I recently watched the Brené Brown: Call to Courage special on Netflix. My husband has been a fan of hers for awhile now, so when he saw that she had a talk coming to Netflix, he was excited to watch it with me. I reluctantly put down my mindless social media scrolling for the night and prepared to either be bored or an emotional mess from yet another one of his documentaries he insists I see. I didn’t know anything about Brené Brown, her studies, or any of her previous Ted Talks, but that all didn’t matter because within seconds I was hooked, engaged, and hanging onto every one of her statements.
Choose Courage over Comfort
This is not a CliffNotes version of the Netflix special. If you don’t have Netflix, or a family member’s password by now, it’s time to sign up! She discusses some really great topics about living an authentic life by choosing courage over comfort. And one part of finding courage is feeling joy through gratitude. I promise she does a stellar job in explaining this, but basically what she has found in her research is that people have a hard time feeling joy because they fear it will be taken away. We imagine the alternative, or “dress rehearse” as she calls it, losing whatever has just brought us joy. Thus joy becomes foreboding. The people who do lean into joy, who don’t “dress rehearse” its tragedy have one thing in common: gratitude. She interviewed people who have lost a child, lived through a mass shooting, survived harrowing experiences, and she was curious how they could find joy after such experiences and they all shared one common theme: they were grateful for their life, family, and friends.
Minimizing My Joy
This got me thinking about my own life. How the second I start to feel joy about my life and about what is going right I instantly have a voice in my head say “and all of these great things can be taken away in a second.” Which then causes me to minimize these great things: if I don’t celebrate the greatness, then when it’s taken away, it won’t hurt as bad! And that sucks! It’s exhausting mentally and emotionally. I’m not living fully in some moments for fear of what might happen. I thought I was living with a realistic view of the world, but really I’m just waiting for the other shoe to drop and missing out on some really great opportunities for greatness. So after drying my tears (I blame hormones and lack of a good night’s sleep the last 4 years), I made a promise to myself: to enjoy the little moments in life, to lean into the joyous moments, and be grateful even when it’s hard.
Finding Joy, Not Perfection
And, no, I have not become this nauseating, joyful person where nothing fazes me. I still raise my voice. I lose my marbles when I have to repeat “get your shoes on” six billion times before we can leave the house. And you better believe I get annoyed at bedtime when my overly tired toddlers request “fresh water” even though I just gave them “fresh water” five minutes prior…because I’m human! One of the couples Brené interviewed in her research was a couple who had lost a child. They said that it was the memories of the little moments, the slamming of the screen door that they had asked their child repeatedly to not slam, that they missed the most. So much in fact that they’d find themselves slamming the door just for the simple memory of their child. So after hearing that kind of perspective, the moments that you struggle to find joy come into view with a different light. I’m not perfect, I have to take a lot of deep breaths, and repeat my new favorite mantra “Be grateful for this moment. Find joy in this moment.” But it helps bring a new perspective to the moments that I would not have previously been grateful for.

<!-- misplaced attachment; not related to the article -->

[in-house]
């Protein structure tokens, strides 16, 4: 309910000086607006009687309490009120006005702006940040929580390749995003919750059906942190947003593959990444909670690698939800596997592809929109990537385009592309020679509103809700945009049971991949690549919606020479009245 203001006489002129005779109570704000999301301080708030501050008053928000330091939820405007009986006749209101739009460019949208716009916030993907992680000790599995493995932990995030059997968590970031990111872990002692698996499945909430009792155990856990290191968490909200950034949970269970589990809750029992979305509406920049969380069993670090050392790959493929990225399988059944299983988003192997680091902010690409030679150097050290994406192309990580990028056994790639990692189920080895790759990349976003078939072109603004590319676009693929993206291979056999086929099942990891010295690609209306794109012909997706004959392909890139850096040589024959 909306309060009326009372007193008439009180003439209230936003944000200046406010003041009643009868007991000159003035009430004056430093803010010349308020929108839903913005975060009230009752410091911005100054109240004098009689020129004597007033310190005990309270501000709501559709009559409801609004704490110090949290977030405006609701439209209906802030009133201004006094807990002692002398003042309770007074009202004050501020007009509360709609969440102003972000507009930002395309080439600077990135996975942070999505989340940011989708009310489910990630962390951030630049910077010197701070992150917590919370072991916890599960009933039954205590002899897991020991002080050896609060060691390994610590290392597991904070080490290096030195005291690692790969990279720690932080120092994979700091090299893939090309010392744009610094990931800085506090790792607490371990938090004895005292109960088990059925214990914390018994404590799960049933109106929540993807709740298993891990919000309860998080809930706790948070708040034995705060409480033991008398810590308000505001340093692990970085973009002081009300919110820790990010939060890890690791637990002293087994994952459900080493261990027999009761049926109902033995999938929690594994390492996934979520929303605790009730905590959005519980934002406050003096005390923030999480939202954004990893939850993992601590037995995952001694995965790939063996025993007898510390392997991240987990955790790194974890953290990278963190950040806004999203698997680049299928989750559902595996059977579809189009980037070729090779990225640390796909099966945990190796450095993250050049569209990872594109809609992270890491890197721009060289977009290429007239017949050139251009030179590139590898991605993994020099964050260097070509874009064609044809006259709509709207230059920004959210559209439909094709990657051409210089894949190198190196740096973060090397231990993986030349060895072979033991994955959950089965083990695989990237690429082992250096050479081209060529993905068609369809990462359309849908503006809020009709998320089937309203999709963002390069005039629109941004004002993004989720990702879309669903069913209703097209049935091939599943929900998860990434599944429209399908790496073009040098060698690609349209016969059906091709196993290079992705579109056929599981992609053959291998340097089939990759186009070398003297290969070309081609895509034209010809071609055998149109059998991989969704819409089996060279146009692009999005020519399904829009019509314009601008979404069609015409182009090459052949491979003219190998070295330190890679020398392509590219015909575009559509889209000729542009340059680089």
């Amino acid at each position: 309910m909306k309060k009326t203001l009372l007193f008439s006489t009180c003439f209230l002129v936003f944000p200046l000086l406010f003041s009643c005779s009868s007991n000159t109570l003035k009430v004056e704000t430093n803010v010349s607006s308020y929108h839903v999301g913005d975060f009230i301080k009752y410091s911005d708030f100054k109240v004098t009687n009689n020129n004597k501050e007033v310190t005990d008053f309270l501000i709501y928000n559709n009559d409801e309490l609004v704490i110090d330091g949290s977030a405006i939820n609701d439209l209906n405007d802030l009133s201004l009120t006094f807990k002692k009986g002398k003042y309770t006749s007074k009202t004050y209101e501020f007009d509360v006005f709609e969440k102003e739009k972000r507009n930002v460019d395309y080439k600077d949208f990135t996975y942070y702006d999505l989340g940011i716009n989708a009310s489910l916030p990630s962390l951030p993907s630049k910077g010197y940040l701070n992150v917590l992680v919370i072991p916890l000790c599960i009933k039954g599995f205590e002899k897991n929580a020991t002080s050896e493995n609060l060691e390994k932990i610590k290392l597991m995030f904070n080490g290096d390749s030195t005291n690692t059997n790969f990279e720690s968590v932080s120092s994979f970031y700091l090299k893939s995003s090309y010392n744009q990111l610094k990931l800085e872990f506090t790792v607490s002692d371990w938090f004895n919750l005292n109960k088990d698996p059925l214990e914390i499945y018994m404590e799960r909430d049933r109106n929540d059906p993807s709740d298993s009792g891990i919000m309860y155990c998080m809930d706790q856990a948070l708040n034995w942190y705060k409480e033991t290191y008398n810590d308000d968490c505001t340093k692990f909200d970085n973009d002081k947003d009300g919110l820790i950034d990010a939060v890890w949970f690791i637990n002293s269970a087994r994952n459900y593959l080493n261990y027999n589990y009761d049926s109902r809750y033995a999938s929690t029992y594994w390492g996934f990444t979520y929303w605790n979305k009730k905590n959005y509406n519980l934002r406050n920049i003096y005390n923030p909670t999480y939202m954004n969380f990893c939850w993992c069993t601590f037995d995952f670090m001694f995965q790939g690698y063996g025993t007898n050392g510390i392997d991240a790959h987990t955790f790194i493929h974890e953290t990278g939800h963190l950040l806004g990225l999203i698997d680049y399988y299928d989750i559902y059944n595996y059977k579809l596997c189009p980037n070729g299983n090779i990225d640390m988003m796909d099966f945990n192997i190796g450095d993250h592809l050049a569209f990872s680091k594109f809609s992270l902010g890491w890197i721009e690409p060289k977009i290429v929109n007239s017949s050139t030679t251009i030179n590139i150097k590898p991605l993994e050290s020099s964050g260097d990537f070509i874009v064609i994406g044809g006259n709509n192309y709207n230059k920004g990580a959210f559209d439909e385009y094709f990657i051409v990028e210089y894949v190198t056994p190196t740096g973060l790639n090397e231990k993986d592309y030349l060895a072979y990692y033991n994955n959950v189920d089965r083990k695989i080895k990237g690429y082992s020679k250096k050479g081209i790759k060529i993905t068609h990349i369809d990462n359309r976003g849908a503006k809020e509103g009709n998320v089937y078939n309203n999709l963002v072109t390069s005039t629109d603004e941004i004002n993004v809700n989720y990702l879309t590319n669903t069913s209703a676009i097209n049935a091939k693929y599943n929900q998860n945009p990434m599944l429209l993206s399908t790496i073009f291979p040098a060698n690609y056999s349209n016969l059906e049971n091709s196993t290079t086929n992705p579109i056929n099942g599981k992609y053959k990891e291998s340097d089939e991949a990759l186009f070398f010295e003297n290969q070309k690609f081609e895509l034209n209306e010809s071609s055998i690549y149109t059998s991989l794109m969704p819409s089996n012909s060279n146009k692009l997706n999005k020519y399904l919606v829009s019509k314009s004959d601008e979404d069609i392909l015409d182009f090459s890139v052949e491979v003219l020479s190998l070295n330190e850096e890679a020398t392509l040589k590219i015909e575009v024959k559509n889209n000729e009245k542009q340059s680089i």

Brené tells a really great story about her daughter’s senior prom night and how Brené was nervous and scared her daughter would get in a car accident. But not wanting to ruin the moment, she stood at the porch waving and saying “I’m so grateful. Have fun honey! I’m so grateful for this moment. Have a great night! Drive careful! I’m so grateful.” And even though her husband and son looked at her like she was crazy, she was helping herself find her joy. So even though you’re losing it on the inside, recognize your feelings and be grateful for that moment. It will help looking back on the memory with joy, and not the stressed out, frantic lunatic you were feeling like on the inside. I am actively utilizing this strategy daily…”I’m so grateful you want to buckle your seat belt even though we are running late and I can do it faster.” “I’m so grateful you want to get every toy out of its place and then throw a fit when I ask you to pick it up.” “I’m so grateful the one time you wanted to wipe your butt you decide to use half a roll of toilet paper and I get to use the plunger“…It’s about being grateful for the little moments!
And like I mentioned, Brené Brown discusses other really great topics of vulnerability, courage, and being brave that I encourage you all to go watch. She has a great Ted Talk about vulnerability that went viral a few years ago, and she mentions the aftermath of that experience in her Netflix special. So even though I discovered this amazing, influential, strong woman because my husband chose our Friday night entertainment, I believe these moments all happen for a reason. People come into your life at the most perfect time and have a way of refocusing our viewpoint and the path our lives are leading us down. And for that I am Grateful.
“I want to be in the arena. I want to be brave with my life. And when we make the choice to dare greatly, we sign up to get our a**es kicked. We can choose courage or we can choose comfort, but we can’t have both. Not at the same time.”
—Brené Brown, Call to Courage